Thiobacillus thiooxidans reduced soil pH and increased the uptake of iron, manganese, and zinc in paddy roots and shoots (Aria et al., 2010). This result may correspond to a lower pH in the C10 than the C5 treatment. It was reported that Thiobacillus thiooxidans can be subcultivated in the environment with a high concentration of cadmium, through the formation of a cadmium-complex (Sakamoto et al., 1989). Thus, the low bioavailable cadmium may be attributed to the high abundance of Thiobacillus in the soil.

Bacteria in the genus Bryobacter and Candidatus-Solibacter belong to the Acidobacteria phylum, which is correlated with H+ production in soil. These two bacteria can decrease with increasing nitrogen fertilizer due to lower soil pH after the application of more nitrogen fertilizer (Wang et al., 2017). However, in our experiment, the addition of a more alkaline substance such as CMP and lime caused higher pH (>7.2) long-term in the soil environment and then decreased these bacteria’s abundance. The growth of Bryobacter occurs at pH 4.5–7.2 (optimum growth at pH 5.5–6.5) (Kulichevskaya et al., 2010). Therefore, the presence of an appropriate growth pH may be the main effect on the abundance of Acidobacteria. However, Bryobacter and Candidatus-Solibacter showed a highly positive relationship with available metal ions such as cadmium, iron, and zinc. These bacteria can cause low pH and lots of fatty acid, a type of organic matter with few molecules (Kawai et al., 2012). Therefore, the higher abundance of Bryobacter and Candidatus-Solibacter induces higher bioavailable metal content.

The bacteria norank-f-Gemmatimonadaceae was significantly positively correlated to pH and negatively correlated with manganese and copper. It preferred the high pH environment and can reduce the bioavailability of manganese and copper. The bacteria norank-f-Gemmatimonadaceae has a polyphosphate-accumulating function (Takaichi et al., 2010). Therefore, low bioavailable manganese and copper might be attributed to the coprecipitation effect of the phosphate-metal ion (manganese, copper).


Application of 0.5‰ CMP + lime amendment could mitigate soil acidity, reduce bioavailable cadmium, and decrease cadmium content in brown rice to the national food safety standard. Enough calcium, magnesium, manganese, and zinc were supplied for rice, although this amendment greatly decreased the iron, copper, and cadmium bioavailable content in soil. There will be a competition between those cations and cadmium ions, but the application of a small amount of amendment can promote the uptake of heavy metals in rice. The amendment can remediate the ecology of the soil and increase biodiversity. Specifically, the abundance of Bacterodietes-vadinHA17, Syntrophaceae, and Thiobacillus was significantly positively correlated with phosphorous, while Bryobacter and Candidatus-Solibacter were significantly negatively correlated with phosphorous. These microorganisms may potentially affect metal bioavailability and then decrease the cadmium uptake by the rice. Therefore, the CMP + lime amendment is recommended as a highly effective amendment for remediating cadmium-polluted acidic paddy soils in south China.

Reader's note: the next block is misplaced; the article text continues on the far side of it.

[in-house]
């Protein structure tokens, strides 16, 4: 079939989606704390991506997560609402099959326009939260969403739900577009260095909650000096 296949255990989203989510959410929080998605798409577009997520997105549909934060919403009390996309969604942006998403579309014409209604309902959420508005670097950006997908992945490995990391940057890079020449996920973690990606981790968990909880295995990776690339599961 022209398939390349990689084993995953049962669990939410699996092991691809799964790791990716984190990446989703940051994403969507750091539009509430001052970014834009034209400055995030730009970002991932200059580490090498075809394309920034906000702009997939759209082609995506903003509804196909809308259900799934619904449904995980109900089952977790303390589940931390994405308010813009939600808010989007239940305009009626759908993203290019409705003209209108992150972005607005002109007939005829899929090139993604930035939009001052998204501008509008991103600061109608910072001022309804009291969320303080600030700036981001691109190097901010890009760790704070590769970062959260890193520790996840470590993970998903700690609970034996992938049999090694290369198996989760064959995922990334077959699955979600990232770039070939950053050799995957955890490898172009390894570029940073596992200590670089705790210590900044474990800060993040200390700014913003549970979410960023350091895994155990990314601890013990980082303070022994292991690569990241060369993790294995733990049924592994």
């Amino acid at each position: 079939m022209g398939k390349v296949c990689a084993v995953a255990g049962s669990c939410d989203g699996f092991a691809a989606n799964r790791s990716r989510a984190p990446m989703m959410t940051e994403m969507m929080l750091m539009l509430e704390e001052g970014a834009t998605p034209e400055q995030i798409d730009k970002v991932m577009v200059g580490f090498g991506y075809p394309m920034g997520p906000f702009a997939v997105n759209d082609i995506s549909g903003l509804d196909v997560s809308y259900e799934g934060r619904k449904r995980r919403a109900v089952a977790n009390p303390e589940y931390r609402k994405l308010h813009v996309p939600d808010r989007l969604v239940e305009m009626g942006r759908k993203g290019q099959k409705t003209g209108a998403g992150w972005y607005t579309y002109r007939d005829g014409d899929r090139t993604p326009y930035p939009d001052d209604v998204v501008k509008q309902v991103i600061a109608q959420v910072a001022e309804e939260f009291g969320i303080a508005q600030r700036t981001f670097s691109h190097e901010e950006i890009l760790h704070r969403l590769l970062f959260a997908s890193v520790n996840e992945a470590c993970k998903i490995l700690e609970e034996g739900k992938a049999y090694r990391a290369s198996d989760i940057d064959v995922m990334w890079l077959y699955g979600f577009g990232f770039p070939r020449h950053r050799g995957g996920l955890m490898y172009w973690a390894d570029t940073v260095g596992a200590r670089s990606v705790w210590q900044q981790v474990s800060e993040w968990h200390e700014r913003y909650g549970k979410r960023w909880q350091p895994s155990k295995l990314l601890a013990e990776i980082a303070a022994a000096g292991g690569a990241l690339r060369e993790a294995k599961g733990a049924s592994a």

Data Availability Statement

The original contributions presented in the study are publicly available. This data can be found here: National Center for Biotechnology Information (NCBI) BioProject database under accession number PRJNA761207.

Ethics Statement

All procedures performed in studies involving human participants were in accordance with the ethical standards of the institutional and/or national research committee.

Author Contributions

XK and KS conducted the whole experiment, did the analysis, and wrote the initial draft. HS and AC (ranked in order of their actual contribution) provided necessary facilities for the successful completion of this work. LP provided partial research grants for this study, proofread the manuscript, and also supervised the work. All authors contributed to the article and approved the submitted version.


For financial support, we are grateful to The National Key Research and Development Program of China (2017YFD0801102), Hunan Education Department Projects (No. 20C0948), High-tech Industry Science and Technology Innovation Leading Plan (Science and Technology Tackling) of Hunan Province, China (2020NK200101), and Hunan Provincial Youth Backbone Teacher Plan, Changsha Plan Project of Science and Technology (kq1801025).

Conflict of Interest

The authors declare that the research was conducted in the absence of any commercial or financial relationships that could be construed as a potential conflict of interest.

Publisher’s Note

All claims expressed in this article are solely those of the authors and do not necessarily represent those of their affiliated organizations, or those of the publisher, the editors and the reviewers. Any product that may be evaluated in this article, or claim that may be made by its manufacturer, is not guaranteed or endorsed by the publisher.

Supplementary Material

The Supplementary Material for this article can be found online at:


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Keywords: amendment, biodiversity, heavy metals, rice, soil

Citation: Kuang X, Si K, Song H, Peng L and Chen A (2021) Lime-Phosphorus Fertilizer Efficiently Reduces the Cd Content of Rice: Physicochemical Property and Biological Community Structure in Cd-Polluted Paddy Soil. Front. Microbiol. 12:749946. doi: 10.3389/fmicb.2021.749946

Received: 30 July 2021; Accepted: 29 September 2021;
Published: 19 November 2021.

Edited by:

Diane Purchase, Middlesex University, United Kingdom

Reviewed by:

Liu Zhongqi, Agro-Environmental Protection Institute, Chinese Academy of Agricultural Sciences (CAAS), China
Patompong Johns Saengwilai, Mahidol University, Thailand

Copyright © 2021 Kuang, Si, Song, Peng and Chen. This is an open-access article distributed under the terms of the Creative Commons Attribution License (CC BY). The use, distribution or reproduction in other forums is permitted, provided the original author(s) and the copyright owner(s) are credited and that the original publication in this journal is cited, in accordance with accepted academic practice. No use, distribution or reproduction is permitted which does not comply with these terms.

*Correspondence: Liang Peng,;